Despite being a relatively young niche and one that’s far more popular overseas, fat bikes are still gaining popularity in the UK. Primarily, fat bikes are all about delivering superior traction and flotation over unpacked surfaces, but there is a lot of variation in how riders are using them.
Originally intended for riding on snow or sand, fat bikes have now found their way onto normal everyday trails for the fun and unique ride feel they deliver.
Monster truck-style tyres mean exceptional amounts of traction and contact patches big enough to prevent these machines from sinking into snow and sand. Big tyres and low pressures mean suspension is essentially built in and, although you can get bikes with fat suspension at one or both ends, it’s certainly not a necessity.
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Below we’ve included five of the best fat bikes available now to purchase in the UK.
Trek Farley 9.8
- Rigid carbon chassis
- Unusual 27.5in wheels and 3.8in tyres
- The ideal fat racer
The Trek Farley 9.8 proves that fat bikes can be seriously fast, and this particular model is ideal for racing. Its rigid carbon frame and fork make for huge tyre clearances and a relatively narrow pedal stance. There’s no suspension to worry about, instead riders must rely on the Farley’s unusually sized 27.5in wheels and 3.8in tyres.
An impressively low 10.82kg (23.84lb) overall weight figure means the Farley is fat by name but not by nature. We weren’t impressed by the narrow standard handlebar or the slow-engaging rear hub, though and those 27.5in wheels mean you currently don’t have a huge range of tyres to choose from, either.
We found this bike to excel on hard packed snow where it offered an incredibly light and nimble ride feel.
Specialized Fatboy Comp Carbon
- Full carbon frame
- Manages to be both fast and comfortable
- Decent component mix
The Comp Carbon Fatboy boasts a nicely finished, lightweight FACT carbon frame with internally routed everything, even the front brake. In the name of weight reduction the Comp Carbon is only available with a matching carbon rigid fork (although will accept a RockShox Bluto fork if you can’t live without suspension), and the whole package weighs in at 12.92kg (28.48lbs).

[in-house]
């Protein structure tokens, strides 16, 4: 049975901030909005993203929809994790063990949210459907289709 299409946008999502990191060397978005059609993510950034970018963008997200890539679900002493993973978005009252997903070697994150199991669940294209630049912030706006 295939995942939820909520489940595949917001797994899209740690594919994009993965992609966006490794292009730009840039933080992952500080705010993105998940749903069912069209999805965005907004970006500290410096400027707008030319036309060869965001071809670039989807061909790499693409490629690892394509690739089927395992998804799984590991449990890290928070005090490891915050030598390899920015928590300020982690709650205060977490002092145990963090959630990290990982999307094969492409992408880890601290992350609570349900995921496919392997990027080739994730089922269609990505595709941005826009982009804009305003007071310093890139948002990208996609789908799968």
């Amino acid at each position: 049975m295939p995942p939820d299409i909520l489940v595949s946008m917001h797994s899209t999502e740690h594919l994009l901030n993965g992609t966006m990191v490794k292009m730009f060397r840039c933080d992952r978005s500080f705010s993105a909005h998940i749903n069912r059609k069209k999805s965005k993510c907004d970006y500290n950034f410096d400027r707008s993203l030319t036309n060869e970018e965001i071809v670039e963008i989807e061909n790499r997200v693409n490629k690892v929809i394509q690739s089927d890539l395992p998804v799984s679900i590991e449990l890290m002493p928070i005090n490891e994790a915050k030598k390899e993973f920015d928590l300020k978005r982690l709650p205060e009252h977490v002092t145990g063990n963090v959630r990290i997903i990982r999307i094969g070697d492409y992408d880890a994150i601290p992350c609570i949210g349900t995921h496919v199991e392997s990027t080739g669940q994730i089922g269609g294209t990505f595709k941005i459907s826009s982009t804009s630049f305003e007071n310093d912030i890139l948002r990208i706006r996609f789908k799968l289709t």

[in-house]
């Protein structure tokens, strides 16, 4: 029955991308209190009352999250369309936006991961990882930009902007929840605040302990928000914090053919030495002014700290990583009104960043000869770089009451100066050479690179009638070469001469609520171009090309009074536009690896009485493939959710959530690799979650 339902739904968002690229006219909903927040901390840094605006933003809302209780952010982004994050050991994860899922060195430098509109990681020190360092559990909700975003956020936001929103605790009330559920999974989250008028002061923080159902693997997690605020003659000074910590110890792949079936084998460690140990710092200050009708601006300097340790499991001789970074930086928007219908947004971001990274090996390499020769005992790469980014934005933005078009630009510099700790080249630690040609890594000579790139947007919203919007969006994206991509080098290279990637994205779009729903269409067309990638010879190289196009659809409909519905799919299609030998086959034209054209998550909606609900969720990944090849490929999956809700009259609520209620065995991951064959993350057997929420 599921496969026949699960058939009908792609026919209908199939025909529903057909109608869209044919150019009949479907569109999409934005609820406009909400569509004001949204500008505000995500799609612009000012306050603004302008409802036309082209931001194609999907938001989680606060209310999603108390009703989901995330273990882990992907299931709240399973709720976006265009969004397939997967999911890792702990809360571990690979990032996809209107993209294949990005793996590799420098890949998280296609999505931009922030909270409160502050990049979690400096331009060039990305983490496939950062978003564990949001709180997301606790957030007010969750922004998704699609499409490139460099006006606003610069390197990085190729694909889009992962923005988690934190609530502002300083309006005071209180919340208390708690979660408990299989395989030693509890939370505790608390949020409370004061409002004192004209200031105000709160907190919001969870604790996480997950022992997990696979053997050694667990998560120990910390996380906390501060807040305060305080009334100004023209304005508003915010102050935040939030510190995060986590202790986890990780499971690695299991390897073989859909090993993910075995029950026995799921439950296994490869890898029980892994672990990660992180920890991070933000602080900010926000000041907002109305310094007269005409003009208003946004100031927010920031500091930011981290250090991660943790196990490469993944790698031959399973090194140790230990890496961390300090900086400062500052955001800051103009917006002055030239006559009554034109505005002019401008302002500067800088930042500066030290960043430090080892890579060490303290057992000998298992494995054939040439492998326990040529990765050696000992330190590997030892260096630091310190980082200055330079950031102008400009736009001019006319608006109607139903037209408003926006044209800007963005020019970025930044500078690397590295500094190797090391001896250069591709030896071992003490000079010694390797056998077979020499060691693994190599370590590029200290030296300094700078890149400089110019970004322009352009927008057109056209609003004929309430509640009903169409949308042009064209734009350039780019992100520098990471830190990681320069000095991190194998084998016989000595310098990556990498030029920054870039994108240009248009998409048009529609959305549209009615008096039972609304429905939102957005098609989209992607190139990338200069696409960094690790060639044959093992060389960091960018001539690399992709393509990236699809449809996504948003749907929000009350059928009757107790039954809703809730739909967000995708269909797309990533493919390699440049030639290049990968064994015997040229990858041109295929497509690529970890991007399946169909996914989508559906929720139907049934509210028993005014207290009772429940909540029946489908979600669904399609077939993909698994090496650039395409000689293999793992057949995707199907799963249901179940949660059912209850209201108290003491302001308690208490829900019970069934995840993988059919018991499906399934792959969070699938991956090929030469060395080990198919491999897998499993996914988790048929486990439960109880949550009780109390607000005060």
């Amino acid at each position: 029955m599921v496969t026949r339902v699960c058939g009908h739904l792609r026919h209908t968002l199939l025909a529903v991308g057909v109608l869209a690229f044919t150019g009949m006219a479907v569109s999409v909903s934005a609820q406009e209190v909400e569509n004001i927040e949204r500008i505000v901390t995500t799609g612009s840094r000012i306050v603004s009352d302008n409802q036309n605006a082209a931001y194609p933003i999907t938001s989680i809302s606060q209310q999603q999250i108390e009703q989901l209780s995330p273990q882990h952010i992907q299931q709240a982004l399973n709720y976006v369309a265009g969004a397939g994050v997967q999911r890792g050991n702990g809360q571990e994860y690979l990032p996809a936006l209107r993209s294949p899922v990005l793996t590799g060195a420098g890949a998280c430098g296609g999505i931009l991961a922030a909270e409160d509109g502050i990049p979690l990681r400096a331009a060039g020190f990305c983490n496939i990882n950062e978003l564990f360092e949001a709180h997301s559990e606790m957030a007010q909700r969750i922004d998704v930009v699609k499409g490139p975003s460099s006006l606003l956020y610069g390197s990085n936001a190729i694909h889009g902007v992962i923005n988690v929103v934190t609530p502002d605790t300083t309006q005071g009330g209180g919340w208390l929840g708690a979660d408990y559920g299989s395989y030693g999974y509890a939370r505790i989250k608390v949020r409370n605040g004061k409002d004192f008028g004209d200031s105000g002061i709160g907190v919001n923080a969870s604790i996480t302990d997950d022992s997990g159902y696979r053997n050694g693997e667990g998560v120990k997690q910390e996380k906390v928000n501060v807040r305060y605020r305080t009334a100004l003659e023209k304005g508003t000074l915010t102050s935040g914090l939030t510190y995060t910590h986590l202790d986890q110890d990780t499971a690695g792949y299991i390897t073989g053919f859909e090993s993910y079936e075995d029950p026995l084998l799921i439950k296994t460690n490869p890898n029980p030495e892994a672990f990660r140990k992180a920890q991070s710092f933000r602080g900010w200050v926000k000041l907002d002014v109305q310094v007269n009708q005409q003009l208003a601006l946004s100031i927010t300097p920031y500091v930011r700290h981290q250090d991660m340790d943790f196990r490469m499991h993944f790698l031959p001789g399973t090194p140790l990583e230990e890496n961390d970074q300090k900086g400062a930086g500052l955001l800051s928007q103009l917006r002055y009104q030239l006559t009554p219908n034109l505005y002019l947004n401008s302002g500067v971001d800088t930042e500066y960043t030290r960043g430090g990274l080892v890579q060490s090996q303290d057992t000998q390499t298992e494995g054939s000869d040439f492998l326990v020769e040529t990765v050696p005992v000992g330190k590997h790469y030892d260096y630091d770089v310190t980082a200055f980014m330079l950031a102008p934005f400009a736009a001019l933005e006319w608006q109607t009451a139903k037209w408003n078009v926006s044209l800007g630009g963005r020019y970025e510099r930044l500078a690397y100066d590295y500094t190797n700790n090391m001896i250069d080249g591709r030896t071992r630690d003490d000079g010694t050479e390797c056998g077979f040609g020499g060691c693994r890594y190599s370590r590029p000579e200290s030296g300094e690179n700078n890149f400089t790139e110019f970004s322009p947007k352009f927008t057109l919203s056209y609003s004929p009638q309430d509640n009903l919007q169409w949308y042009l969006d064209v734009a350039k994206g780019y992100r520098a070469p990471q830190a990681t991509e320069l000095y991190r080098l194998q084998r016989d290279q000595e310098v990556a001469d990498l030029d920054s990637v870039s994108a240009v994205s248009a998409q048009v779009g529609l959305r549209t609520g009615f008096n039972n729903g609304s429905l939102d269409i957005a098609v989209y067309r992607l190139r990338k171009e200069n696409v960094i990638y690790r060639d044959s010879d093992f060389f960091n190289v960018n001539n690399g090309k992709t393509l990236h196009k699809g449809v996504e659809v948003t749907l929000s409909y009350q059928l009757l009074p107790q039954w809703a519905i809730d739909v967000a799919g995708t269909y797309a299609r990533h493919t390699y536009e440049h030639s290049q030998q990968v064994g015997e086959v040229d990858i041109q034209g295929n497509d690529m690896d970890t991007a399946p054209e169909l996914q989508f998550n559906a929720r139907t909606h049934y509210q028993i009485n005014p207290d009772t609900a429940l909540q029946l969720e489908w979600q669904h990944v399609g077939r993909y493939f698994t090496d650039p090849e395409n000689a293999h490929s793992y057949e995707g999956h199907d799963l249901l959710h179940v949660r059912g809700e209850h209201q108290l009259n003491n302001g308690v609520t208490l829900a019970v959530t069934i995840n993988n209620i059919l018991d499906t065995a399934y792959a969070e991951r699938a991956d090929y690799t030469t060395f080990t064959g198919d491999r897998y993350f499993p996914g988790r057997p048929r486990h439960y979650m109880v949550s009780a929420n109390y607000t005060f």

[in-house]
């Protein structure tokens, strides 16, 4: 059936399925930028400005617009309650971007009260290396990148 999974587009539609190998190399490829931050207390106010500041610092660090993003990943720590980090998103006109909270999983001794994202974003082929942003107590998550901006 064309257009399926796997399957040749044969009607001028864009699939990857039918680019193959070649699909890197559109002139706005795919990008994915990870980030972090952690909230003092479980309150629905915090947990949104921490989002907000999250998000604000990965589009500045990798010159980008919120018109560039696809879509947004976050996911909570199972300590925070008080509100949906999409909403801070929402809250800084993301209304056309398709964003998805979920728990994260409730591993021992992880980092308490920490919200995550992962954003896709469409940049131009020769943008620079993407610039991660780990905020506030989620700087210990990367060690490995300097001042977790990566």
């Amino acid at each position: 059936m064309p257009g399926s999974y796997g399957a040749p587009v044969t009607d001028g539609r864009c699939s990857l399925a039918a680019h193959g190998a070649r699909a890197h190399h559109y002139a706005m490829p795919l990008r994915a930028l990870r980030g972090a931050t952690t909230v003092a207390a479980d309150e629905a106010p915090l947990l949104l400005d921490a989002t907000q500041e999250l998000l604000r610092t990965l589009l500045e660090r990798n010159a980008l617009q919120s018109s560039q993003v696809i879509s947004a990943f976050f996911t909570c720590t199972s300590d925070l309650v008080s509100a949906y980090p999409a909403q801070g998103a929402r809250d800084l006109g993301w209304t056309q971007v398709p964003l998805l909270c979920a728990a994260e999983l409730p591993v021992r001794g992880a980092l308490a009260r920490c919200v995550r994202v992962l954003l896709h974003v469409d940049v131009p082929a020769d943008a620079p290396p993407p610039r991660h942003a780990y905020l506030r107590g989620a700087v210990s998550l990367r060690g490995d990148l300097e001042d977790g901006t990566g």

The conservative angles of the Fatboy put it firmly in the ‘long day in the saddle’ XC bracket, but the steep 70.5° head angle is good for attacking twisty climbs and cranking through the flat sections.
With a 11-40t Sunrace cassette, the gear range is wide enough for all bar the steepest climbs but if you plan on racing you’ll want something bigger than the 28t chainring on the Race Face Turbine cranks. It’s sensibly specced and delivers a fast and comfortable ride on snow.
Maskinen Prodigy R1 27.5+
- SRAM drivetrain and brakes perform brilliantly
- Low overall weight
- Great for distance rides
Maskinen is a small Danish direct-sell firm that specialises in fat bikes specced to their customers’ preferences. The Prodigy 27.5+ shares its carbon frame with Maskinen’s fat bikes but swaps out the fat hoops for an own-brand 650b carbon wheelset that’s shod in slimmer (albeit still plus-sized) 3.25in treads from Vee.
Those big volume Vee tyres provide heaps of grip, except in sloppy mud, and also mean more suspension — over smaller bumps the bike buzzes rather than chatters. Combine the smooth riding characteristics of those wide-boy tyres and the Maskinen’s low overall weight (11.47kg) and you end up with a bike that really excels on longer distance rides.
At speed the Prodigy is surprisingly confident, something that the lengthy 468mm chainstays no doubt contribute towards. And in this 650b+ configuration the bike proves itself to be a fun and capable companion that excels on longer rides.
- Cheap as chips
- The fun factor is fully present
- Ideal for shorter rides
Calibre’s Dune is one of the cheapest ways to get your leg over a fat bike and although it’s not without its flaws, the fact it’s a fraction of the price of anything else on this list makes it well worth including.
The Dune does allow its riders to feel the fun side of fat biking and on the whole its simple and sturdy components allow you to get on with the job. Its alloy frame and fork together with lightweight tyres make for an impressively low overall weight figure of 31.9lb (14.46kg). We were disappointed by the performance of the Tektro mechanical discs though, and found the relatively aggressive geometry makes this a bike we’d rather not use for longer rides.
Our one major gripe with this bike is the fact it’s available in one frame size only, meaning plenty of particularly small or large people simply won’t fit on it.
Scott Big Ed
• Price: £2,149
- Comfortable, relaxed geometry
- Excellent Shimano Deore discs
- Rockshox Bluto suspension fork
The Scott Big Ed is a versatile fatty that’s best suited to mile munching rather than going against the clock. We put a lightly modified version of this bike through its paces during a marathon race at the Snow Bike Festival in Gstaad.
We enjoyed its comfy, relaxed riding position, excellent Shimano Deore brakes, and Rockshox Bluto suspension fork but its 15.5kg/34.17lbs heft means you’ll be working hard if you want to go anywhere quickly.